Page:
by Laura Riding (1923)

Measure me for a burial
That my low stone may neatly say
In a precise, Euclidean way
How I am three-dimensional.

Yet can life be so thin and small?
Measure me in time. But time is strange
And still and knows no rule or change
But death and death is nothing at all.

Measure me by beauty.
But beauty is death's earliest name
For life, and life's first dying, a flame
That glimmers, an amaranth that will fade
And fade again in death's dim shade.

Measure me not by beauty, that fears strife.
For beauty makes peace with death, buying
Dishonor and eternal dying
That she may keep outliving life.

Measure me then by love — yet, no,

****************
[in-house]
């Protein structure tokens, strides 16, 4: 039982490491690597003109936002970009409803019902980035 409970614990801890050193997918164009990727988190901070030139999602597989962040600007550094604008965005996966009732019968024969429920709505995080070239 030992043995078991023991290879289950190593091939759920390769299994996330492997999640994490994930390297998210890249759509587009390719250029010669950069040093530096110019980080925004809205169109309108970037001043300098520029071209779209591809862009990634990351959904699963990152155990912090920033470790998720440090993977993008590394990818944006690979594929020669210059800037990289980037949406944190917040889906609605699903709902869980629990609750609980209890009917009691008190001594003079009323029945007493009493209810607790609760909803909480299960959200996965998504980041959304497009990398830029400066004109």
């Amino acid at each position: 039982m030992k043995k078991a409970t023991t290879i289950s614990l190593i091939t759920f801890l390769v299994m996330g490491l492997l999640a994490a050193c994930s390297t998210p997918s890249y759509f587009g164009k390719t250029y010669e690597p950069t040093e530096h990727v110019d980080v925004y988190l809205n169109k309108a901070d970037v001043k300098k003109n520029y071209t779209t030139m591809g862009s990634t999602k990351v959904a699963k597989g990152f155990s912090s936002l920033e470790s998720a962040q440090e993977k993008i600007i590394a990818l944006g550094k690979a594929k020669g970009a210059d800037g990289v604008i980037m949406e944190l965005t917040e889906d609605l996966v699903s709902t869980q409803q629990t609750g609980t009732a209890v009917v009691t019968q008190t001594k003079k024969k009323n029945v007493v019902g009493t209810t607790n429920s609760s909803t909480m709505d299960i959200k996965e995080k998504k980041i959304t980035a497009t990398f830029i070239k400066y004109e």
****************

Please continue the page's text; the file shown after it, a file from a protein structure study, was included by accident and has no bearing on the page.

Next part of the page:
For I remember times when she
Sought her own measurements in me,
But fled, afraid I might foreshow
How broad I was myself and tall
And deep and many-measured, moving
My scale upon her and thus proving
That both of us were nothing at all.

Measure me by myself
And not by time or love or space
Or beauty. Give me this last grace:
That I may be on my low stone
A gage unto myself alone.
I would not have these old faiths fall
To prove that I was nothing at all.

Monadnock Valley Press > Riding